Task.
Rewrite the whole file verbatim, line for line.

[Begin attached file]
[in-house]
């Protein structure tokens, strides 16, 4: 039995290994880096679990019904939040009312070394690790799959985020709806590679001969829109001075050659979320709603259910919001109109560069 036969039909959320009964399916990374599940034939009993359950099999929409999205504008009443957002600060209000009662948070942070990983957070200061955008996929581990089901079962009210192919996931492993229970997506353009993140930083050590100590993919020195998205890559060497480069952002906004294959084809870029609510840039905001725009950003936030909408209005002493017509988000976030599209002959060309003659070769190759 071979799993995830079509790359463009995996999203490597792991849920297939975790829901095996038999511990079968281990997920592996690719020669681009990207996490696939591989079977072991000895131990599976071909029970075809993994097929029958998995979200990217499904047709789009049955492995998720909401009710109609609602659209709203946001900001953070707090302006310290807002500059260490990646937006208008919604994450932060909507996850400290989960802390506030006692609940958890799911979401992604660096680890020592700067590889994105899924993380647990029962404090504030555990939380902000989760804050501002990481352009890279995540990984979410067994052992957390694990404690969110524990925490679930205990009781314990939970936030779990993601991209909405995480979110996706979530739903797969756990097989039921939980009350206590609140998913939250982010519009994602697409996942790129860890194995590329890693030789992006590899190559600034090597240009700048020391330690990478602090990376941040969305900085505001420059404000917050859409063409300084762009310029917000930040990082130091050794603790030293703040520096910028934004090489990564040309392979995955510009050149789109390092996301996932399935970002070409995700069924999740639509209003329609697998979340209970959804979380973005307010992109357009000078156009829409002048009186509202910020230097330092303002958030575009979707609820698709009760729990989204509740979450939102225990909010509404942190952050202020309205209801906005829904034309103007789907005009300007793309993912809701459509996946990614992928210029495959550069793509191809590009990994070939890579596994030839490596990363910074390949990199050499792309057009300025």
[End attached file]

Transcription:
[in-house]
């Protein structure tokens, strides 16, 4: 039995290994880096679990019904939040009312070394690790799959985020709806590679001969829109001075050659979320709603259910919001109109560069 036969039909959320009964399916990374599940034939009993359950099999929409999205504008009443957002600060209000009662948070942070990983957070200061955008996929581990089901079962009210192919996931492993229970997506353009993140930083050590100590993919020195998205890559060497480069952002906004294959084809870029609510840039905001725009950003936030909408209005002493017509988000976030599209002959060309003659070769190759 071979799993995830079509790359463009995996999203490597792991849920297939975790829901095996038999511990079968281990997920592996690719020669681009990207996490696939591989079977072991000895131990599976071909029970075809993994097929029958998995979200990217499904047709789009049955492995998720909401009710109609609602659209709203946001900001953070707090302006310290807002500059260490990646937006208008919604994450932060909507996850400290989960802390506030006692609940958890799911979401992604660096680890020592700067590889994105899924993380647990029962404090504030555990939380902000989760804050501002990481352009890279995540990984979410067994052992957390694990404690969110524990925490679930205990009781314990939970936030779990993601991209909405995480979110996706979530739903797969756990097989039921939980009350206590609140998913939250982010519009994602697409996942790129860890194995590329890693030789992006590899190559600034090597240009700048020391330690990478602090990376941040969305900085505001420059404000917050859409063409300084762009310029917000930040990082130091050794603790030293703040520096910028934004090489990564040309392979995955510009050149789109390092996301996932399935970002070409995700069924999740639509209003329609697998979340209970959804979380973005307010992109357009000078156009829409002048009186509202910020230097330092303002958030575009979707609820698709009760729990989204509740979450939102225990909010509404942190952050202020309205209801906005829904034309103007789907005009300007793309993912809701459509996946990614992928210029495959550069793509191809590009990994070939890579596994030839490596990363910074390949990199050499792309057009300025």